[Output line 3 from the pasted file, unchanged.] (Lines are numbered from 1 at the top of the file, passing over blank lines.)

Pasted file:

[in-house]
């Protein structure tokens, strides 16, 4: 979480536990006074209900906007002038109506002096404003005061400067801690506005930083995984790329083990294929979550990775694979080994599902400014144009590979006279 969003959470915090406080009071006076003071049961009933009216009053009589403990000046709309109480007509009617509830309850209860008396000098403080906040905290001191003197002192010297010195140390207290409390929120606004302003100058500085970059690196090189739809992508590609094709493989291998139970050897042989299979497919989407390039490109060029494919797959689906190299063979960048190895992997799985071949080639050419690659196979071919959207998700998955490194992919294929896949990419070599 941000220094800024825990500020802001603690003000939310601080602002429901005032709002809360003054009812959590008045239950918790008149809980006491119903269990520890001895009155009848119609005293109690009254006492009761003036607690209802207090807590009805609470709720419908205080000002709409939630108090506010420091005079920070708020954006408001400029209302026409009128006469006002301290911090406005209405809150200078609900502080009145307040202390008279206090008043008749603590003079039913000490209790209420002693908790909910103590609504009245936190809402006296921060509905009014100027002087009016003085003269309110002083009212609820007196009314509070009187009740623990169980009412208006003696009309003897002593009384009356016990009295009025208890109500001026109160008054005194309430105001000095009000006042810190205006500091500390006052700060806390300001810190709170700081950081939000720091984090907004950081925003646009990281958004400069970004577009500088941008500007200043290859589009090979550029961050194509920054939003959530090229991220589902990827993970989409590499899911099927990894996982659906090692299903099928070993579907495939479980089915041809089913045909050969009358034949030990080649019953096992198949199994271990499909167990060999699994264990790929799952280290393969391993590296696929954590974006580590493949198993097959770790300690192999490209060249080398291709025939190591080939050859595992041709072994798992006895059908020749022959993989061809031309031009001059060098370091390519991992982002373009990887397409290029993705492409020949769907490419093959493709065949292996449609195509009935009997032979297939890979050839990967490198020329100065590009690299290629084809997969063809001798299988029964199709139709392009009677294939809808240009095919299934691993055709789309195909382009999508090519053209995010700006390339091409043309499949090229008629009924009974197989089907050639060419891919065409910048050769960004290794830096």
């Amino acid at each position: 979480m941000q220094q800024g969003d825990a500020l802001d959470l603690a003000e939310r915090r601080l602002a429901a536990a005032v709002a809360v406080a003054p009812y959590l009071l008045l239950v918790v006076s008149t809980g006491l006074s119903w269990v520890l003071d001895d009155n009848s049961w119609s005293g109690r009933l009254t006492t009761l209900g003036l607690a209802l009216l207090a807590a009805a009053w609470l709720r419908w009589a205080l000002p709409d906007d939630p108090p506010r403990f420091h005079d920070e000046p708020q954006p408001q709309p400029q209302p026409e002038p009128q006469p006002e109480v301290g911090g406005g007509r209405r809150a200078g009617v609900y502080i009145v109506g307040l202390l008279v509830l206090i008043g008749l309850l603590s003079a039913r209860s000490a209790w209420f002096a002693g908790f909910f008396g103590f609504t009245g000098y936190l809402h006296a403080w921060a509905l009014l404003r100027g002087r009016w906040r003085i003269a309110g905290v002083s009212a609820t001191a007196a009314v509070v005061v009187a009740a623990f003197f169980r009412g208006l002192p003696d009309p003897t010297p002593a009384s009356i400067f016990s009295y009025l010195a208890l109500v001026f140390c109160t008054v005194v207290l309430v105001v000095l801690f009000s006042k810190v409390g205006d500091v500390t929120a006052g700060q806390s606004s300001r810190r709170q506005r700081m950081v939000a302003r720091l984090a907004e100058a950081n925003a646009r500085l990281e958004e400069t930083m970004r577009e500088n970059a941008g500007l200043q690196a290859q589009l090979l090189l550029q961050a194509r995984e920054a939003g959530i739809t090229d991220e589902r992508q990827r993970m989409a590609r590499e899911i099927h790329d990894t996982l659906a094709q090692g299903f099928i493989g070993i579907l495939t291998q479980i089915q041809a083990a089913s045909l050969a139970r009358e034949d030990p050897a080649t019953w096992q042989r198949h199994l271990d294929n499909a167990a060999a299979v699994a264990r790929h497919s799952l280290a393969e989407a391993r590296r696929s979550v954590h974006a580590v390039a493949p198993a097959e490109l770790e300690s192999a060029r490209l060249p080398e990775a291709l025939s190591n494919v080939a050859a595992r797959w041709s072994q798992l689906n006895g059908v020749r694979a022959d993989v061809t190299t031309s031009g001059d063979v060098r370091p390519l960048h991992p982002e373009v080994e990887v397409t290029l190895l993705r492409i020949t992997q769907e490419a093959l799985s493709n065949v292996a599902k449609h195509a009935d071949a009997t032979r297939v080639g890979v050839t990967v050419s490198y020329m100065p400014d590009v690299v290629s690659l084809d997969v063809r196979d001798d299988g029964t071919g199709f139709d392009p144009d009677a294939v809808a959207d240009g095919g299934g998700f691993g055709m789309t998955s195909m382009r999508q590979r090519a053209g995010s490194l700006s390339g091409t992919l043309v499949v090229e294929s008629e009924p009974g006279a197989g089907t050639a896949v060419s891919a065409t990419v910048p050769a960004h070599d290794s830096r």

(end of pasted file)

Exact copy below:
């Amino acid at each position: 979480m941000q220094q800024g969003d825990a500020l802001d959470l603690a003000e939310r915090r601080l602002a429901a536990a005032v709002a809360v406080a003054p009812y959590l009071l008045l239950v918790v006076s008149t809980g006491l006074s119903w269990v520890l003071d001895d009155n009848s049961w119609s005293g109690r009933l009254t006492t009761l209900g003036l607690a209802l009216l207090a807590a009805a009053w609470l709720r419908w009589a205080l000002p709409d906007d939630p108090p506010r403990f420091h005079d920070e000046p708020q954006p408001q709309p400029q209302p026409e002038p009128q006469p006002e109480v301290g911090g406005g007509r209405r809150a200078g009617v609900y502080i009145v109506g307040l202390l008279v509830l206090i008043g008749l309850l603590s003079a039913r209860s000490a209790w209420f002096a002693g908790f909910f008396g103590f609504t009245g000098y936190l809402h006296a403080w921060a509905l009014l404003r100027g002087r009016w906040r003085i003269a309110g905290v002083s009212a609820t001191a007196a009314v509070v005061v009187a009740a623990f003197f169980r009412g208006l002192p003696d009309p003897t010297p002593a009384s009356i400067f016990s009295y009025l010195a208890l109500v001026f140390c109160t008054v005194v207290l309430v105001v000095l801690f009000s006042k810190v409390g205006d500091v500390t929120a006052g700060q806390s606004s300001r810190r709170q506005r700081m950081v939000a302003r720091l984090a907004e100058a950081n925003a646009r500085l990281e958004e400069t930083m970004r577009e500088n970059a941008g500007l200043q690196a290859q589009l090979l090189l550029q961050a194509r995984e920054a939003g959530i739809t090229d991220e589902r992508q990827r993970m989409a590609r590499e899911i099927h790329d990894t996982l659906a094709q090692g299903f099928i493989g070993i579907l495939t291998q479980i089915q041809a083990a089913s045909l050969a139970r009358e034949d030990p050897a080649t019953w096992q042989r198949h199994l271990d294929n499909a167990a060999a299979v699994a264990r790929h497919s799952l280290a393969e989407a391993r590296r696929s979550v954590h974006a580590v390039a493949p198993a097959e490109l770790e300690s192999a060029r490209l060249p080398e990775a291709l025939s190591n494919v080939a050859a595992r797959w041709s072994q798992l689906n006895g059908v020749r694979a022959d993989v061809t190299t031309s031009g001059d063979v060098r370091p390519l960048h991992p982002e373009v080994e990887v397409t290029l190895l993705r492409i020949t992997q769907e490419a093959l799985s493709n065949v292996a599902k449609h195509a009935d071949a009997t032979r297939v080639g890979v050839t990967v050419s490198y020329m100065p400014d590009v690299v290629s690659l084809d997969v063809r196979d001798d299988g029964t071919g199709f139709d392009p144009d009677a294939v809808a959207d240009g095919g299934g998700f691993g055709m789309t998955s195909m382009r999508q590979r090519a053209g995010s490194l700006s390339g091409t992919l043309v499949v090229e294929s008629e009924p009974g006279a197989g089907t050639a896949v060419s891919a065409t990419v910048p050769a960004h070599d290794s830096r």